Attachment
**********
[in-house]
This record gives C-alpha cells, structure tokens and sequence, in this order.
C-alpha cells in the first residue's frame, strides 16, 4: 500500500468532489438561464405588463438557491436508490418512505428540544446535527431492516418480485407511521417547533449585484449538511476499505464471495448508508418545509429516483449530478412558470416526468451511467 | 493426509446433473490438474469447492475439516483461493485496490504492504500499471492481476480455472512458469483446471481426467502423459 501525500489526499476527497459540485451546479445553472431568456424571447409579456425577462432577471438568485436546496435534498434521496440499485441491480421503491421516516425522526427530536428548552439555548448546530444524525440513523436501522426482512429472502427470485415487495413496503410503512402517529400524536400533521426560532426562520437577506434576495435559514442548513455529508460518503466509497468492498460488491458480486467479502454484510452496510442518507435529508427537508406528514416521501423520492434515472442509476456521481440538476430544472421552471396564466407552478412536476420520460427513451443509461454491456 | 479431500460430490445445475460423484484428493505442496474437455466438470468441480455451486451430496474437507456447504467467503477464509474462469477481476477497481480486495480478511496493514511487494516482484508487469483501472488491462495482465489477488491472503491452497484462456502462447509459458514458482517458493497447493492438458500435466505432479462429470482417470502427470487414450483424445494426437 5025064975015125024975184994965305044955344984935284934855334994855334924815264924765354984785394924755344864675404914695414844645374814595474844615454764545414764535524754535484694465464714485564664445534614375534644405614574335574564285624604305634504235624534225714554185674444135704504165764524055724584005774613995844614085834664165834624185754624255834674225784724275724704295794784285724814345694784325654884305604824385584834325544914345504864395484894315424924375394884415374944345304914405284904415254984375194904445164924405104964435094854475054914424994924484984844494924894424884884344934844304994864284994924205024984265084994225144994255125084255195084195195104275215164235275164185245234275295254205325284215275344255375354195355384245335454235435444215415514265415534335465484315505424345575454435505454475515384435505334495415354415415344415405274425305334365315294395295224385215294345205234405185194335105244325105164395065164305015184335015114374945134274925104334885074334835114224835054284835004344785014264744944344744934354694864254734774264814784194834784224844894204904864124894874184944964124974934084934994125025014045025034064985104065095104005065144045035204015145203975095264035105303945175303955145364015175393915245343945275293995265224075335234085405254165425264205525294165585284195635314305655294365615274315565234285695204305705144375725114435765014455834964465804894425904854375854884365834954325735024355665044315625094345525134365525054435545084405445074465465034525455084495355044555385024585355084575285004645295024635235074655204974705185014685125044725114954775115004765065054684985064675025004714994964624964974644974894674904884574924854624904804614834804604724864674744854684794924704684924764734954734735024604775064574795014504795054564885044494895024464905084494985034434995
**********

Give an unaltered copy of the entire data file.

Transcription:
[in-house]
This record gives C-alpha cells, structure tokens and sequence, in this order.
C-alpha cells in the first residue's frame, strides 16, 4: 500500500468532489438561464405588463438557491436508490418512505428540544446535527431492516418480485407511521417547533449585484449538511476499505464471495448508508418545509429516483449530478412558470416526468451511467 | 493426509446433473490438474469447492475439516483461493485496490504492504500499471492481476480455472512458469483446471481426467502423459 501525500489526499476527497459540485451546479445553472431568456424571447409579456425577462432577471438568485436546496435534498434521496440499485441491480421503491421516516425522526427530536428548552439555548448546530444524525440513523436501522426482512429472502427470485415487495413496503410503512402517529400524536400533521426560532426562520437577506434576495435559514442548513455529508460518503466509497468492498460488491458480486467479502454484510452496510442518507435529508427537508406528514416521501423520492434515472442509476456521481440538476430544472421552471396564466407552478412536476420520460427513451443509461454491456 | 479431500460430490445445475460423484484428493505442496474437455466438470468441480455451486451430496474437507456447504467467503477464509474462469477481476477497481480486495480478511496493514511487494516482484508487469483501472488491462495482465489477488491472503491452497484462456502462447509459458514458482517458493497447493492438458500435466505432479462429470482417470502427470487414450483424445494426437 5025064975015125024975184994965305044955344984935284934855334994855334924815264924765354984785394924755344864675404914695414844645374814595474844615454764545414764535524754535484694465464714485564664445534614375534644405614574335574564285624604305634504235624534225714554185674444135704504165764524055724584005774613995844614085834664165834624185754624255834674225784724275724704295794784285724814345694784325654884305604824385584834325544914345504864395484894315424924375394884415374944345304914405284904415254984375194904445164924405104964435094854475054914424994924484984844494924894424884884344934844304994864284994924205024984265084994225144994255125084255195084195195104275215164235275164185245234275295254205325284215275344255375354195355384245335454235435444215415514265415534335465484315505424345575454435505454475515384435505334495415354415415344415405274425305334365315294395295224385215294345205234405185194335105244325105164395065164305015184335015114374945134274925104334885074334835114224835054284835004344785014264744944344744934354694864254734774264814784194834784224844894204904864124894874184944964124974934084934994125025014045025034064985104065095104005065144045035204015145203975095264035105303945175303955145364015175393915245343945275293995265224075335234085405254165425264205525294165585284195635314305655294365615274315565234285695204305705144375725114435765014455834964465804894425904854375854884365834954325735024355665044315625094345525134365525054435545084405445074465465034525455084495355044555385024585355084575285004645295024635235074655204974705185014685125044725114954775115004765065054684985064675025004714994964624964974644974894674904884574924854624904804614834804604724864674744854684794924704684924764734954734735024604775064574795014504795054564885044494895024464905084494985034434995